28-year-old American Ninja Warrior athlete Josh Levin, of Sunnyvale, remembers rock climbing from an early age.
“It was very instinctual for me,” said Levin. “When I was maybe 2 or 3 years old, before I was doing a lot of other activities, I was climbing around the house, climbing trees, tabletops, lampposts.”
According to Levin, “it ended up becoming such a huge fascination” that his parents decided to find an indoor rock climbing place so he would not hurt himself.
“At that time, I was incredibly shy and I wasn’t comfortable being around other kids my own age,” said Levin.
Fortunately, a coach named Stacey helped him to “gain skills and confidence” through private lessons.
“Through working with her I realized I could do things I previously thought I couldn’t do – to develop skill and strength, and therefore confidence in my own abilities,” he said.
Levin is also an engineering teacher at Synapse School, a K-8 private school. According to Levin, rock climbing and engineering are not as different as they may appear.
“The cool thing about engineering for me was that it’s not only a job and way of studying, but it’s also a problem-solving mentality,” said Levin. “The cool thing about the sports I’ve been able to get into – rock climbing and American Ninja Warrior – is that they’re not only physical activities but mental pursuits as well.”
“It’s all about solving problems and collaborating with others and figuring out how to collaborate together to overcome really big obstacles, utilizing critical thinking skills,” Levin continued.
“I think for me, the balance of having both has been a really cool opportunity,” Levin added.
For the near future, Levin currently devotes his attention not only to rock climbing but to Synapse School.
“One of the big things I’m working with at this school is developing an engineering program, in terms of trying to connect big picture ideas in engineering,” said Levin. “This term we’re working on a project that brings together Buddhist mindfulness teachings from the Buddhist Thich Nhat Hanh,” said Levin.
Levin, who has lived in Sunnyvale nearly all his life, feels a strong connection to his community.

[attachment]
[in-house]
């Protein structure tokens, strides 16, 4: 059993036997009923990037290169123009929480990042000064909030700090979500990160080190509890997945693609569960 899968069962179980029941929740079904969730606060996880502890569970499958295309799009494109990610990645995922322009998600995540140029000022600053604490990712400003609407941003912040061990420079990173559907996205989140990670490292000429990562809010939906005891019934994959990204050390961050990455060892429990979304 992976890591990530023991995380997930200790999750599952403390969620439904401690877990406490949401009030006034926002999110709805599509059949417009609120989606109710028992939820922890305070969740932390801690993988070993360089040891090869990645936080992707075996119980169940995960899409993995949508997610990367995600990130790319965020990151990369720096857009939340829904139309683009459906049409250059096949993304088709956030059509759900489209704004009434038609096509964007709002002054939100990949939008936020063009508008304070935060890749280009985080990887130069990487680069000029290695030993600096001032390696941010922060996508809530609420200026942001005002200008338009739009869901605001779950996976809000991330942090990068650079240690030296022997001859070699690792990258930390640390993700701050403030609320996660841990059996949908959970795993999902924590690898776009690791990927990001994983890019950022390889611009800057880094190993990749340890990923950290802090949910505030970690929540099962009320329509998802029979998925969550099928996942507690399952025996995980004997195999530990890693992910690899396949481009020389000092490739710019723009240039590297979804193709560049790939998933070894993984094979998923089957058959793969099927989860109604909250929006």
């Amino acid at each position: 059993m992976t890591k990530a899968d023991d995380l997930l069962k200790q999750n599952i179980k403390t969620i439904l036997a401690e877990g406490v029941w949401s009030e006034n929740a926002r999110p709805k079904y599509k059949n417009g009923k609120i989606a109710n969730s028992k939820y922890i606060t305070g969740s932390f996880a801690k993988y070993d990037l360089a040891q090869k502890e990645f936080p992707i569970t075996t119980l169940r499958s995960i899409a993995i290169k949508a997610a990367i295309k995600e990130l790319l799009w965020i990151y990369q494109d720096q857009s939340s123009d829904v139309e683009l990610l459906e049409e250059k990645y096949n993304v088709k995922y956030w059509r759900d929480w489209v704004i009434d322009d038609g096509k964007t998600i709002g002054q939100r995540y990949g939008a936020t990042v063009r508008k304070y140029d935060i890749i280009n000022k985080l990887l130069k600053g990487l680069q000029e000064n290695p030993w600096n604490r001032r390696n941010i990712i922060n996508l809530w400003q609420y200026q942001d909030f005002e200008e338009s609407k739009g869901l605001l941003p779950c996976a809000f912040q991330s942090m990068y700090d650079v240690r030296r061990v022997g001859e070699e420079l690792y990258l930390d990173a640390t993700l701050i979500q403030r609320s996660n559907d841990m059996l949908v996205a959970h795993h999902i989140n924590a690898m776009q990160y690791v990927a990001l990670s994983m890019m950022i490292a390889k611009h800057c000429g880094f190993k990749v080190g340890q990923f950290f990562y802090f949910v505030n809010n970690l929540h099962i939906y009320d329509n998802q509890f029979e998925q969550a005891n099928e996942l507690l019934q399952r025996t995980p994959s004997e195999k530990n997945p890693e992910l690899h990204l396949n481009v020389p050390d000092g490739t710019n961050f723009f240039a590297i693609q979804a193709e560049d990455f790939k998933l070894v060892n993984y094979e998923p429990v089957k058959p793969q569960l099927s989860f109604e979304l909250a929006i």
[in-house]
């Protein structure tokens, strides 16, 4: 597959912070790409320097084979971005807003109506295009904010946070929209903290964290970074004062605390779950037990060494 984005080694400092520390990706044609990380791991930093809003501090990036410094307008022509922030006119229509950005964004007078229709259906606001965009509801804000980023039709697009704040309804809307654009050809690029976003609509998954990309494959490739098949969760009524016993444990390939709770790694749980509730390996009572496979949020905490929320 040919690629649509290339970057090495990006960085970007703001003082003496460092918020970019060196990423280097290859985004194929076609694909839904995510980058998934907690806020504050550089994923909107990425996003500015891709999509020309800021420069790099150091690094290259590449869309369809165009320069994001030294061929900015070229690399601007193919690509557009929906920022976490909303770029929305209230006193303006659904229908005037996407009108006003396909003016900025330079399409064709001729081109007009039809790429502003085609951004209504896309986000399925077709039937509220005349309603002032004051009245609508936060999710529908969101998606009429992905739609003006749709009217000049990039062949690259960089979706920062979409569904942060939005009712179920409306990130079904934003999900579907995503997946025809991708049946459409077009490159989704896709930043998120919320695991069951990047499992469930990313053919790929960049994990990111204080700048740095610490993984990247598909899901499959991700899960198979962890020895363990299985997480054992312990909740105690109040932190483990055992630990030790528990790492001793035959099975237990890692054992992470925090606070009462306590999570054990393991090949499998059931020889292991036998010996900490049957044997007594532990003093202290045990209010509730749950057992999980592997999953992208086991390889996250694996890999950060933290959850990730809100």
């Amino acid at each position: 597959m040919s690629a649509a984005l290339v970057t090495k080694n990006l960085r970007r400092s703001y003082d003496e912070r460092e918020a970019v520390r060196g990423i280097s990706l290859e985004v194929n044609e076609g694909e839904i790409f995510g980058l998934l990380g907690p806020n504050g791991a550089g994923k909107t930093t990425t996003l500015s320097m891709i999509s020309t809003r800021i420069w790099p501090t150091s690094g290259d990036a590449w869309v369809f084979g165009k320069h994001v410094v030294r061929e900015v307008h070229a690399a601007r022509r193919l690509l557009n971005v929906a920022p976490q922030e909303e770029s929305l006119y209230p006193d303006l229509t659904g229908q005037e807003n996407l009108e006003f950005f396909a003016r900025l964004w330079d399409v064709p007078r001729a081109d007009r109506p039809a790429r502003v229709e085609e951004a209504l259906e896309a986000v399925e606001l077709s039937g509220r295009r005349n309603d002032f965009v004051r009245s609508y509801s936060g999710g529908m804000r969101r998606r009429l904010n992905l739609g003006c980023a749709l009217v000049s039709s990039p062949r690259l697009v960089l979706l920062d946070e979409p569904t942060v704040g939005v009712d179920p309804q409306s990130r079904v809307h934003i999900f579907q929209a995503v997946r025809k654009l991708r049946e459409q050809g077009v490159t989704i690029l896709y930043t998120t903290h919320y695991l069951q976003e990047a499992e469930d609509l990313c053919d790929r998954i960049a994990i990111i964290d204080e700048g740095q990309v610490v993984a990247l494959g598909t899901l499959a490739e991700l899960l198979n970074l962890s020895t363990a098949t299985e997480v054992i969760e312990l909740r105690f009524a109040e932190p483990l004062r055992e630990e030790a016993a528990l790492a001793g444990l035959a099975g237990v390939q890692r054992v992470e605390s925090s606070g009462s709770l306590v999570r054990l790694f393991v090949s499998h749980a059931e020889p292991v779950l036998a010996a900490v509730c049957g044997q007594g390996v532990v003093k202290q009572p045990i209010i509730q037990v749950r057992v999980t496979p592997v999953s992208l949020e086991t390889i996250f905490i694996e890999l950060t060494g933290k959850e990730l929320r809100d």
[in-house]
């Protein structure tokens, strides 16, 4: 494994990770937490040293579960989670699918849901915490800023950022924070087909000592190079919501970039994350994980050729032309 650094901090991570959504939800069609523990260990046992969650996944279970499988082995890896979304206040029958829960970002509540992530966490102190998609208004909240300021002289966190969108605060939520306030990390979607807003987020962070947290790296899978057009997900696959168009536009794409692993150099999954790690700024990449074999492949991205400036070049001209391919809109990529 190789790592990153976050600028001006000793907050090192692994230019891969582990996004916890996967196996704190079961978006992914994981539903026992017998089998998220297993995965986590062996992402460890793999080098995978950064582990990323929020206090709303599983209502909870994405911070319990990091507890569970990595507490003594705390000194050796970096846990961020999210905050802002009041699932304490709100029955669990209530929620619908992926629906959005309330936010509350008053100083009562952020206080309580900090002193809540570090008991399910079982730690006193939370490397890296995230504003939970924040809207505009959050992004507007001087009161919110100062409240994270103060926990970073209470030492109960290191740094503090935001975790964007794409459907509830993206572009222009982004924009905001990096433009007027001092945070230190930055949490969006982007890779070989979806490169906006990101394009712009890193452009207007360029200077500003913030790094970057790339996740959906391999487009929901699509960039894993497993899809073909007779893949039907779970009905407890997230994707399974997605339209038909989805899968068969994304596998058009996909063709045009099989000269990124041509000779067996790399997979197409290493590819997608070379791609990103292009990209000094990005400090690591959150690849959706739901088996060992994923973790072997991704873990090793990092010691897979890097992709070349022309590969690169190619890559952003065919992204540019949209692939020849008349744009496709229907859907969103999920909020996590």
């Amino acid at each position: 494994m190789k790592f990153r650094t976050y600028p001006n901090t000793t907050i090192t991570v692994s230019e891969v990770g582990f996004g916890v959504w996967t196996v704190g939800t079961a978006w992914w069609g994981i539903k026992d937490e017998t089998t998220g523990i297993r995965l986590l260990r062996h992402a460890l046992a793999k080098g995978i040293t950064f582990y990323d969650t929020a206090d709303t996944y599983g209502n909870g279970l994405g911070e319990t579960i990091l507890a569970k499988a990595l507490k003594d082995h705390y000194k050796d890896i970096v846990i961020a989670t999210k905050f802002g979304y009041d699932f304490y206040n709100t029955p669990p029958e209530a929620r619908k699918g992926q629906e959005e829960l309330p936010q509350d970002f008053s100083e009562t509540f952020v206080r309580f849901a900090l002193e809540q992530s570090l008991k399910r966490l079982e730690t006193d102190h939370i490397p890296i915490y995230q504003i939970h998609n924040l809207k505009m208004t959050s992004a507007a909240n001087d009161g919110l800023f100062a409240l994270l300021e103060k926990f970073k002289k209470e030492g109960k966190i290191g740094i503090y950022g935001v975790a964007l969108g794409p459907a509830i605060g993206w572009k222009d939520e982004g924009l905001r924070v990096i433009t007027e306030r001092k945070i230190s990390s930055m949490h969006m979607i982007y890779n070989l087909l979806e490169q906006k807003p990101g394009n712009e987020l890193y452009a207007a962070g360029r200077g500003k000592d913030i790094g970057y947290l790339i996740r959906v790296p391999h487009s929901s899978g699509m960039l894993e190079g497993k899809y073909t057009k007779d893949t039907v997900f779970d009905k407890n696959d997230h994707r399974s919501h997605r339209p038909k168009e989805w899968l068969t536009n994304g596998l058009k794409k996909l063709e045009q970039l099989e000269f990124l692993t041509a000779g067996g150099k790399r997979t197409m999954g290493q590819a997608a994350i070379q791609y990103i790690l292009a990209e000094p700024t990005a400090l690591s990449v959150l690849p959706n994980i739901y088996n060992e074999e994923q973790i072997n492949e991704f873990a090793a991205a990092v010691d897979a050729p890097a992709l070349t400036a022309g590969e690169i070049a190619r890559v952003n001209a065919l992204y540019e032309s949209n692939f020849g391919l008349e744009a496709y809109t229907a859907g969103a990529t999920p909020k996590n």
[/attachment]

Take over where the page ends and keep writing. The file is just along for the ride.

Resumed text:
“The connection for me means a lot, knowing that where I come from is an incredibly unique place, both for being in the center of Silicon Valley, and also a crossroads of California life,” said Levin. “The people I went to high school with came from very different walks of life, from being in the tech industry to having just immigrated to the United States very recently. So, it’s an incredible crossroads of people and culture and values.
“Having that ability to come to terms with my own privilege, as someone who grew up somewhere like Sunnyvale has been like an incredible journey,” continued Levin. “To grow up here, and go out and travel, and compete for the U.S. national rock climbing team for many years and to come back, has been a really eye-opening experience.”
Levin’s parents have been active volunteers at Sunnyvale Community Services, an organization that provides essential services and food for needy families.
Like his parents, Levin is also active in community work, whether through trail cleanings or education.
To Levin, the act of inclusion for those who must climb something beyond rocks is especially important.
“One thing that’s been important to me is working with students at Students for Success at Fremont High School, which is an after-school, peer-to-peer tutoring program dedicated to reducing the gap between students who had English as a second language or were the first in their families to apply to college,” Levin said.